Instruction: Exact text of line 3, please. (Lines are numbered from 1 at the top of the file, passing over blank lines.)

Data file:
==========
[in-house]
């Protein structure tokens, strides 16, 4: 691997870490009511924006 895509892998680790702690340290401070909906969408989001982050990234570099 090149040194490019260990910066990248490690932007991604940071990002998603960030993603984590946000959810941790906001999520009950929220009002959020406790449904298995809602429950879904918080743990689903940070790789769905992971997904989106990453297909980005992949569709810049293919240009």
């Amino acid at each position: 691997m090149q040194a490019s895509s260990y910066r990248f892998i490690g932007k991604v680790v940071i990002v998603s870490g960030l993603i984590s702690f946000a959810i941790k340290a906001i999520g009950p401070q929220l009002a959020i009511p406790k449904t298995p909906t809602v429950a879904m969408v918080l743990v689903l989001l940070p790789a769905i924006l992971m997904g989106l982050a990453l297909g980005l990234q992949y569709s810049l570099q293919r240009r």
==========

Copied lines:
């Amino acid at each position: 691997m090149q040194a490019s895509s260990y910066r990248f892998i490690g932007k991604v680790v940071i990002v998603s870490g960030l993603i984590s702690f946000a959810i941790k340290a906001i999520g009950p401070q929220l009002a959020i009511p406790k449904t298995p909906t809602v429950a879904m969408v918080l743990v689903l989001l940070p790789a769905i924006l992971m997904g989106l982050a990453l297909g980005l990234q992949y569709s810049l570099q293919r240009r």